One of the downsides of playing for a high level program like Gonzaga is sometimes the expectations are just too high to be realistically met. Case and point: Silas Melson.
Silas Melson’s redshirt freshman campaign was cut cruelly short by Josh Perkins face getting obliterated. So Melson had to get his seasoning on the fly, and as we all detailed, it was a rather rough ordeal. The same thing carried over his sophomore season, where Melson and Josh Perkins were filling in the shoes of Kevin Pangos and Gary Bell Jr., a task that could never be completed properly.
So right off the bat, a whole hearted kudos to Melson, because a lot of players might have cracked under the pressure and expectations on him. He didn’t, and that says something even more so when you consider his numbers both freshman and sophomore years didn’t leave a lot to be desired.
This season, Melson has fully bought into his new bench role, which is exactly what he needed to do. The end result is a player that gives Gonzaga exactly what they need: grit. It is the plight of the glue guy, doing everything and always under appreciated. But for Melson, it was exactly what he needed to do on this team to remain relevant.
Melson has also changed his offensive game to compliment the transformation. There are a few ifs, ands, or buts about it, Melson can score. He was an Oregon Player of the Year, after all. The issue, of course, has been consistency for Melson, but this season he has taken steps to changing that as well.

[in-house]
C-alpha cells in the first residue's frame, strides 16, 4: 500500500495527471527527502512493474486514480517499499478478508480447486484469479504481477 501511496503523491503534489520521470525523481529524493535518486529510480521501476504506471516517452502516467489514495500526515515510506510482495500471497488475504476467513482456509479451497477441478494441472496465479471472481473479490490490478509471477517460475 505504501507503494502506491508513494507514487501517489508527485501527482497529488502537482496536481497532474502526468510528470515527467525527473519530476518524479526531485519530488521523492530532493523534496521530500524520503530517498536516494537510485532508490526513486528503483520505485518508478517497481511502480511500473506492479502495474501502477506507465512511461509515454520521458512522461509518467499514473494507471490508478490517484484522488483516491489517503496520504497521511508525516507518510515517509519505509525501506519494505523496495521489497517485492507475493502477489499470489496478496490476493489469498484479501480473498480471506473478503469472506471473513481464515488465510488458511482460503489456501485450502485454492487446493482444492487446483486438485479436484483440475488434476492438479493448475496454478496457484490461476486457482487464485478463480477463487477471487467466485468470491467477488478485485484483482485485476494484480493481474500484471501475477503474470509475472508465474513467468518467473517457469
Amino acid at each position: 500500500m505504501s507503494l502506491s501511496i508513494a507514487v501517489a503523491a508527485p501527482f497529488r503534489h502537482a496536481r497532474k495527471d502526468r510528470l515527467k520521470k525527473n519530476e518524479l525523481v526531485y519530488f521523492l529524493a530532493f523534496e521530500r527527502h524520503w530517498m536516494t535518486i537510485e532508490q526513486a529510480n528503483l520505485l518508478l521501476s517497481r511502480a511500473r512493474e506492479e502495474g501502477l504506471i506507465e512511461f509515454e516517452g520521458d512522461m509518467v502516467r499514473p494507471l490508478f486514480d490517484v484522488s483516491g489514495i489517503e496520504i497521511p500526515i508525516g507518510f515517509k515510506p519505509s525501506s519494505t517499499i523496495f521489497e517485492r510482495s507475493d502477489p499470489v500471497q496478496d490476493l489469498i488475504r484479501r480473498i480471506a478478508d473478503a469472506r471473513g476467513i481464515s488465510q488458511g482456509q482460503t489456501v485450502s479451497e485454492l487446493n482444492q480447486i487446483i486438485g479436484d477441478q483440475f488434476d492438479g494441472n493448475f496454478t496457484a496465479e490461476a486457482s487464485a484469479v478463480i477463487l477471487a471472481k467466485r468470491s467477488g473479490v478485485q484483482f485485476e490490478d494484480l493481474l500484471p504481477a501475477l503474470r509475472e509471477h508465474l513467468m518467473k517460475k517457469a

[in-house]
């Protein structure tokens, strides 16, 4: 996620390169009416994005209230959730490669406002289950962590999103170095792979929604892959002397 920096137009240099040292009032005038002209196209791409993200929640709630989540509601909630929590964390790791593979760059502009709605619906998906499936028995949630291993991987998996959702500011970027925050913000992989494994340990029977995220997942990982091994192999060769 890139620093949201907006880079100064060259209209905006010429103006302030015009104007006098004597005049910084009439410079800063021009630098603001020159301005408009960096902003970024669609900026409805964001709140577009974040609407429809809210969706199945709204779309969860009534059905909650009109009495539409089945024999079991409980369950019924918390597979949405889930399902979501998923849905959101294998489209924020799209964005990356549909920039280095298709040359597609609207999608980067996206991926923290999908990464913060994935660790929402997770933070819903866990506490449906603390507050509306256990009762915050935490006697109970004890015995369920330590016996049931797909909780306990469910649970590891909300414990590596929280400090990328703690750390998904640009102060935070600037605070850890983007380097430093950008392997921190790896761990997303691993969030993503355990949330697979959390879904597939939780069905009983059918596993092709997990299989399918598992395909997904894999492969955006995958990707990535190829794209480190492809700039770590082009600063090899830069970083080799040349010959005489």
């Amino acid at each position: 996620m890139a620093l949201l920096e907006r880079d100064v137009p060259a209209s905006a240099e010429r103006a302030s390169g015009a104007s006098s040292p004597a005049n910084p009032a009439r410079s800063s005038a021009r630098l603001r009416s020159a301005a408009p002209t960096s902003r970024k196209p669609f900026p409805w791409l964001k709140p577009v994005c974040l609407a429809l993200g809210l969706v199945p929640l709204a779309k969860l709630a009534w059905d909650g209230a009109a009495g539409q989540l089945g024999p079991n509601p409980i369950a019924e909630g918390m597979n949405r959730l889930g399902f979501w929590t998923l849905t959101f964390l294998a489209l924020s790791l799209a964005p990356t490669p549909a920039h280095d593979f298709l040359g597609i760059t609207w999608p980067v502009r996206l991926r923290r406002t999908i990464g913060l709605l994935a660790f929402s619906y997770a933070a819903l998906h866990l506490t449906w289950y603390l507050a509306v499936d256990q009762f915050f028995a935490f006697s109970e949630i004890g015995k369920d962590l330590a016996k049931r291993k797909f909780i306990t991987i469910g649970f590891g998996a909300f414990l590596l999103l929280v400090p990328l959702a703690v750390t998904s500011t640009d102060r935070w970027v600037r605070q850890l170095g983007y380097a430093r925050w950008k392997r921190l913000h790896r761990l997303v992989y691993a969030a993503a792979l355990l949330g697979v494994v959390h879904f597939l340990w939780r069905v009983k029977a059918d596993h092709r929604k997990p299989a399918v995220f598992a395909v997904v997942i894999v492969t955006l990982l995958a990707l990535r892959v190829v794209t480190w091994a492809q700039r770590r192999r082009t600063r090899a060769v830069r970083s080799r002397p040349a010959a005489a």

He is a big guard, and he is a fearless guard. He takes it to the hoop with greater authority than most of our guards, and the end result shows. He is shooting 61.5 percent on his shots at the rim, and that has helped raise his two point percentage to 52.4 this season, off of 44.7.
Now granted, the three point percentage is still way too far down, but Melson is roughly attempting them at the same clip he was last season. There are also signs of life there as well. Through the first eight games of the season, he was shooting 20 percent from beyond the arc. In the last four games, he has gone 6-of-13 from long range.
Most importantly, the evolution of Melson’s game has come in his defensive abilities. His defensive rating is a career low, at 91.8 (that is good). He is routinely tasked with holding down the best player on the opposing squad, and with him taking that role, it allows Nigel Williams-Goss, Josh Perkins and Jordan Mathews to operate much more freely on offense. By all means, college players can play both stellar offense and stellar defense at the same time, but it gets tiring to operate at such a high level on both ends of the court at this age.
There has been an across the board improvement of the young guard, and it is just as important of a key as every thing else has been for the Zags this season.